Rabbit food

We are advised that some 85% of rabbits kept in the UK are reared for food, and rabbits are therefore not a pet species. Food specially designed for rabbits is therefore only pet food if it is specifically held out for sale for pet rabbits. At one time, the Commissioners did take the view that selling rabbit food in small quantities (such as 1 or 2 kilo bags) constituted holding it out for sale for pets, as food for rabbits being reared for commercial purposes would be bought in far larger quantities. However, after consultation with the trade, and in the interests of simplicity, both for the trade and control officers, this position has been abandoned and rabbit food sold in any quantity is only standard-rated if it is supplied, packaged, specifically for pet rabbits. As the position is widely understood in the trade, this is unlikely to happen.

In the case of Brian Beresford (MAN/92/0099), the tribunal accepted that rabbit food sold by the appellant in small quantities would be for pet use. However, the case did not turn on that particular point, and the consequent decision of the tribunal in finding for Customs and Excise does not preclude our subsequent change in policy.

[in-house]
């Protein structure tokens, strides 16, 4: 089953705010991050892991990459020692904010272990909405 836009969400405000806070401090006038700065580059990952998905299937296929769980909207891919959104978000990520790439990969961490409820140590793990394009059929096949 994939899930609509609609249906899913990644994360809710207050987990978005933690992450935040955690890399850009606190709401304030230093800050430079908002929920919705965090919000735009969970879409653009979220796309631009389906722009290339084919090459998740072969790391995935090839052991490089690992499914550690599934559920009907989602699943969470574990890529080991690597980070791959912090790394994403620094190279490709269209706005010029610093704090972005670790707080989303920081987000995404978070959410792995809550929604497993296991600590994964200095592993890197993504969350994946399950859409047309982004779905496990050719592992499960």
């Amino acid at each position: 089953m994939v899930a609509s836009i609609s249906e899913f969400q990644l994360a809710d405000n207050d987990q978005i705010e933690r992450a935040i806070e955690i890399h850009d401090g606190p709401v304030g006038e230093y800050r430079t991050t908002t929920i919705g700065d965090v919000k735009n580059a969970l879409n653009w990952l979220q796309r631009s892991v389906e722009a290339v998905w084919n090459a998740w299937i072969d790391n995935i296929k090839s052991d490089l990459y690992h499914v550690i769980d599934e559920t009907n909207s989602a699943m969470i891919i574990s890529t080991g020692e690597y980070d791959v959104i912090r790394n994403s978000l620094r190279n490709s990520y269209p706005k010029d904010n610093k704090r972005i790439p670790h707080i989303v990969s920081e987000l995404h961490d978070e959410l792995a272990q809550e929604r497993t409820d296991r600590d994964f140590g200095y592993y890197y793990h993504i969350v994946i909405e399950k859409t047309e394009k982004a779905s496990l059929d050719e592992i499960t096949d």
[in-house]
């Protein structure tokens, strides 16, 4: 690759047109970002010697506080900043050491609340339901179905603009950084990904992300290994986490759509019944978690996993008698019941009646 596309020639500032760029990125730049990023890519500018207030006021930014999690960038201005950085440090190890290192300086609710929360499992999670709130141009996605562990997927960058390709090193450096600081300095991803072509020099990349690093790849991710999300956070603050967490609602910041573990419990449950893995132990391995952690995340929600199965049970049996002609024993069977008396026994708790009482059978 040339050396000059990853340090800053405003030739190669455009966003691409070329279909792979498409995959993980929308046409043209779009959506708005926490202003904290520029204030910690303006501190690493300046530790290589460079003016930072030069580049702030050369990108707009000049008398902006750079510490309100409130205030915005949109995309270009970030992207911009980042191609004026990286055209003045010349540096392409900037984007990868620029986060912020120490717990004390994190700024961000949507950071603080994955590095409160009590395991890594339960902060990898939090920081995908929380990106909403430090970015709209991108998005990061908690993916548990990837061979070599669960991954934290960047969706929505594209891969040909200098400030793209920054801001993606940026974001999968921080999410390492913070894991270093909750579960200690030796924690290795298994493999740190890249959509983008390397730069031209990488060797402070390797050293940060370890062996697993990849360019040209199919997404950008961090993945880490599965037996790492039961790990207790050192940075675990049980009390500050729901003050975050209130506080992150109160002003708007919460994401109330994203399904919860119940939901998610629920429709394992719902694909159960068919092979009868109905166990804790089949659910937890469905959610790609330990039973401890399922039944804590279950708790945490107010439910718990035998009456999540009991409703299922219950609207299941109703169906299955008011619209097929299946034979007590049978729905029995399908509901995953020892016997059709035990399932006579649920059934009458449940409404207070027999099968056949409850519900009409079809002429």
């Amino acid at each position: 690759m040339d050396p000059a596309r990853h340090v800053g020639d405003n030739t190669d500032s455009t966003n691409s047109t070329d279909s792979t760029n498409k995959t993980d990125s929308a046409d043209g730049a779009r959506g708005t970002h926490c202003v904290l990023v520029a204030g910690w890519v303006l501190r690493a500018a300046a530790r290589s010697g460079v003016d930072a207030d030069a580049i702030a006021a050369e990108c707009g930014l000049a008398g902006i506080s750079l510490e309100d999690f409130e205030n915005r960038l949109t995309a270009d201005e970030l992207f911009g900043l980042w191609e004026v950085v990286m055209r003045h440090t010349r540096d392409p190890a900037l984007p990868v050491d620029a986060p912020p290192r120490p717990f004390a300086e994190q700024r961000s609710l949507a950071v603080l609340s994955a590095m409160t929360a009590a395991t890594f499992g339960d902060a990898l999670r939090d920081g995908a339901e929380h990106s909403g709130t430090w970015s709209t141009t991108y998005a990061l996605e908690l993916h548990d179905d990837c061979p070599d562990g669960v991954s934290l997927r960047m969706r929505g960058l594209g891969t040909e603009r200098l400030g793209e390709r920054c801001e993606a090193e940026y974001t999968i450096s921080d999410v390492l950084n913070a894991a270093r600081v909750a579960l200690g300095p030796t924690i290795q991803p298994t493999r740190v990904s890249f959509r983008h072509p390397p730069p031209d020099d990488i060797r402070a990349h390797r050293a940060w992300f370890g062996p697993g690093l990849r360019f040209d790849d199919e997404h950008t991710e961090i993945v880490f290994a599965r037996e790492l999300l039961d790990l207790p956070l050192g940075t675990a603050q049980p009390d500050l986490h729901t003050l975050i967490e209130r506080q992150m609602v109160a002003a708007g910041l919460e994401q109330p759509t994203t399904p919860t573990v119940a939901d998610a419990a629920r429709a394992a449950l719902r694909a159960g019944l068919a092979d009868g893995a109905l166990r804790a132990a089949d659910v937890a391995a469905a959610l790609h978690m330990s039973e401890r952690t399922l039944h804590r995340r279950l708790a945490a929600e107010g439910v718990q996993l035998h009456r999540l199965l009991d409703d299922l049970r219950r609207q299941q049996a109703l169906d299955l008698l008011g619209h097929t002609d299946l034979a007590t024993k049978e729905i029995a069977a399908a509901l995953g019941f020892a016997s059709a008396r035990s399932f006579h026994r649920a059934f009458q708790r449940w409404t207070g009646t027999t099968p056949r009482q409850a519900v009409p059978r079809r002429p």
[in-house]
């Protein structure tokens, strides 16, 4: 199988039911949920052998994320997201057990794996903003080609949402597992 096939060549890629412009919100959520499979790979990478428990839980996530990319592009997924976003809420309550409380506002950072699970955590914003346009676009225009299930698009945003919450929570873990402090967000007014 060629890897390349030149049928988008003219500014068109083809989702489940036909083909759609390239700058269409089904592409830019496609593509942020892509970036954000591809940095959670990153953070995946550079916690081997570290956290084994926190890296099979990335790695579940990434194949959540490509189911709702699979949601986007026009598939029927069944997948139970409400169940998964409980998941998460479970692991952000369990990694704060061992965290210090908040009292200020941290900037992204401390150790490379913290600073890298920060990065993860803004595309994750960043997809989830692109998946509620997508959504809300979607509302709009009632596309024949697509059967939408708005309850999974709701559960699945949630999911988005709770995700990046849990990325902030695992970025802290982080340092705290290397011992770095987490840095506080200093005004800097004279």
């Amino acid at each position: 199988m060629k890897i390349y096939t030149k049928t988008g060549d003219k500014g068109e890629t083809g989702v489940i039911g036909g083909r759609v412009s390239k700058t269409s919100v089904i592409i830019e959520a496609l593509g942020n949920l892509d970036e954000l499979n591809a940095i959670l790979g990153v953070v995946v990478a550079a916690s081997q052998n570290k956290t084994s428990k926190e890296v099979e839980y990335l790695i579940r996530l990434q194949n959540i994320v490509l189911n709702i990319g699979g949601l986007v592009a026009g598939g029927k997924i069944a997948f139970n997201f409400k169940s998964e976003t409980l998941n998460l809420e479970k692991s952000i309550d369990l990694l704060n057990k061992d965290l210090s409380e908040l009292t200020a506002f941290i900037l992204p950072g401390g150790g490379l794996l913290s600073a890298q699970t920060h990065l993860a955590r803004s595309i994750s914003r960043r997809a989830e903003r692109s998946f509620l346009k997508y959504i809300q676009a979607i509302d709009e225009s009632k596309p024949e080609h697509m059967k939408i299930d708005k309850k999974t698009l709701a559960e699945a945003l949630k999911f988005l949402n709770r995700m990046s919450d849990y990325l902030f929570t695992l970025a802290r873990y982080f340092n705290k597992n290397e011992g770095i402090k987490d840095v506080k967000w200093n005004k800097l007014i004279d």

Food for working dogs

Once the tribunal had established that not all dogs were pets, liability questions arose over dog food products formulated and marketed specifically for working dogs. There are two main types - one is designed for working dogs generally (such as sheepdogs and gun dogs) and the other specifically for racing greyhounds. On investigation, the food for racing greyhounds proved to differ markedly in composition from the usual range of dog food, as a racing greyhound has very different (and specialised) nutritional requirements. It was, in fact, so different that it would have been unsuitable for feeding to a dog not subjected to the extreme energy demands of racing. However, food for other working dogs did not show the same distinction: it tended to carry higher levels of protein than the average pet dog food, but still fell well within the normal range. This is perhaps not particularly surprising, as most working dog breeds (German shepherds, border collies etc) are also kept widely as pets. While a working individual of the breed may be more active than the average pet, this activity is not of so different a kind from the normal activity of a pet dog as to require a different diet; it is more likely that the active working dog will simply require more food than the pet rather than different food.